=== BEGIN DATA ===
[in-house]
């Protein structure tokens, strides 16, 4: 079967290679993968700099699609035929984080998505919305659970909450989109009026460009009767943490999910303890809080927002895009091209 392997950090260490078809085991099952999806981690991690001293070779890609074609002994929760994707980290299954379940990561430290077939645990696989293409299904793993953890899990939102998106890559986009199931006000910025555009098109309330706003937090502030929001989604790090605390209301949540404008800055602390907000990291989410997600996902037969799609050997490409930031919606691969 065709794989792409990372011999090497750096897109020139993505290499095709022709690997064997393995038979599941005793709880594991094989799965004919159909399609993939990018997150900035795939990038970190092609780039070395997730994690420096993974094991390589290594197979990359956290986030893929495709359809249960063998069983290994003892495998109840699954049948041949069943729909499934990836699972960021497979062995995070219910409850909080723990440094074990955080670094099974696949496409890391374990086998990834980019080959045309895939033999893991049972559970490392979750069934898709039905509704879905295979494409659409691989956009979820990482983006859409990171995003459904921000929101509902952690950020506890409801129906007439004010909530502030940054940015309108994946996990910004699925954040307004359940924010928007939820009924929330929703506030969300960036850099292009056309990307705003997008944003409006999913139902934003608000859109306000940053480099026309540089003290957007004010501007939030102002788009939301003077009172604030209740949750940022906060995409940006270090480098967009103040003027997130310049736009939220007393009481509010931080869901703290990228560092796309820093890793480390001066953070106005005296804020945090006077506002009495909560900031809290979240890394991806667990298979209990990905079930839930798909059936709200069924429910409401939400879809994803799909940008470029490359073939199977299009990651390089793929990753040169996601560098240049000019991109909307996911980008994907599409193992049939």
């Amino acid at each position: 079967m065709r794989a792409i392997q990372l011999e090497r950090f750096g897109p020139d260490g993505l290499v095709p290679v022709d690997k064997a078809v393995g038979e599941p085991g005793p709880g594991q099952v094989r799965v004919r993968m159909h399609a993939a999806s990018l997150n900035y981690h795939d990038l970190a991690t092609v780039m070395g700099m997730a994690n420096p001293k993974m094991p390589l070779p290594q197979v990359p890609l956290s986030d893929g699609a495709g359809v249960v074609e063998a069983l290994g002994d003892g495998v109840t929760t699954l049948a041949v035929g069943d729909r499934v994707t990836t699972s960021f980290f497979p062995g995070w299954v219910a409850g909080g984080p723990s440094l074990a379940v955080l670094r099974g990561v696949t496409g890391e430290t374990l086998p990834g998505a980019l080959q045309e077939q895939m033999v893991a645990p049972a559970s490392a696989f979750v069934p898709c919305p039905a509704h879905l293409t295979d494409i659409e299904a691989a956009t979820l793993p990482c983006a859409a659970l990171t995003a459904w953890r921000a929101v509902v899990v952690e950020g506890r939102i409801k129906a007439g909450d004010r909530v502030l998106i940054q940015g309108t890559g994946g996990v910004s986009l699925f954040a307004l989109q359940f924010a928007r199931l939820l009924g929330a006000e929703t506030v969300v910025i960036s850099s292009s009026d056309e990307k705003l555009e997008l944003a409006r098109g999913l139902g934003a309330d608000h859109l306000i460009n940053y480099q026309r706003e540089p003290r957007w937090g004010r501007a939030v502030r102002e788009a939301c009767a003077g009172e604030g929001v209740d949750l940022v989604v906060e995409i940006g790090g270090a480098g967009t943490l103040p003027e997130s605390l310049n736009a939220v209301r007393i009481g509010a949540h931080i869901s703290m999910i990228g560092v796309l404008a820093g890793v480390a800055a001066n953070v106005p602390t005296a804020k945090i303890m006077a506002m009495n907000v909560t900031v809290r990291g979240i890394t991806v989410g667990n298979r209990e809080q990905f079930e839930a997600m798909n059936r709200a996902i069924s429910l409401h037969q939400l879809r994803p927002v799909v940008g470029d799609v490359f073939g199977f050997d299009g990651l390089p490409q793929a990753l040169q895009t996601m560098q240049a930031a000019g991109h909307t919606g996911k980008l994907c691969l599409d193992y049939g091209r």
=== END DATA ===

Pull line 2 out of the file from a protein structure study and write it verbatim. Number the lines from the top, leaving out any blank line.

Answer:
């Protein structure tokens, strides 16, 4: 079967290679993968700099699609035929984080998505919305659970909450989109009026460009009767943490999910303890809080927002895009091209 392997950090260490078809085991099952999806981690991690001293070779890609074609002994929760994707980290299954379940990561430290077939645990696989293409299904793993953890899990939102998106890559986009199931006000910025555009098109309330706003937090502030929001989604790090605390209301949540404008800055602390907000990291989410997600996902037969799609050997490409930031919606691969 065709794989792409990372011999090497750096897109020139993505290499095709022709690997064997393995038979599941005793709880594991094989799965004919159909399609993939990018997150900035795939990038970190092609780039070395997730994690420096993974094991390589290594197979990359956290986030893929495709359809249960063998069983290994003892495998109840699954049948041949069943729909499934990836699972960021497979062995995070219910409850909080723990440094074990955080670094099974696949496409890391374990086998990834980019080959045309895939033999893991049972559970490392979750069934898709039905509704879905295979494409659409691989956009979820990482983006859409990171995003459904921000929101509902952690950020506890409801129906007439004010909530502030940054940015309108994946996990910004699925954040307004359940924010928007939820009924929330929703506030969300960036850099292009056309990307705003997008944003409006999913139902934003608000859109306000940053480099026309540089003290957007004010501007939030102002788009939301003077009172604030209740949750940022906060995409940006270090480098967009103040003027997130310049736009939220007393009481509010931080869901703290990228560092796309820093890793480390001066953070106005005296804020945090006077506002009495909560900031809290979240890394991806667990298979209990990905079930839930798909059936709200069924429910409401939400879809994803799909940008470029490359073939199977299009990651390089793929990753040169996601560098240049000019991109909307996911980008994907599409193992049939």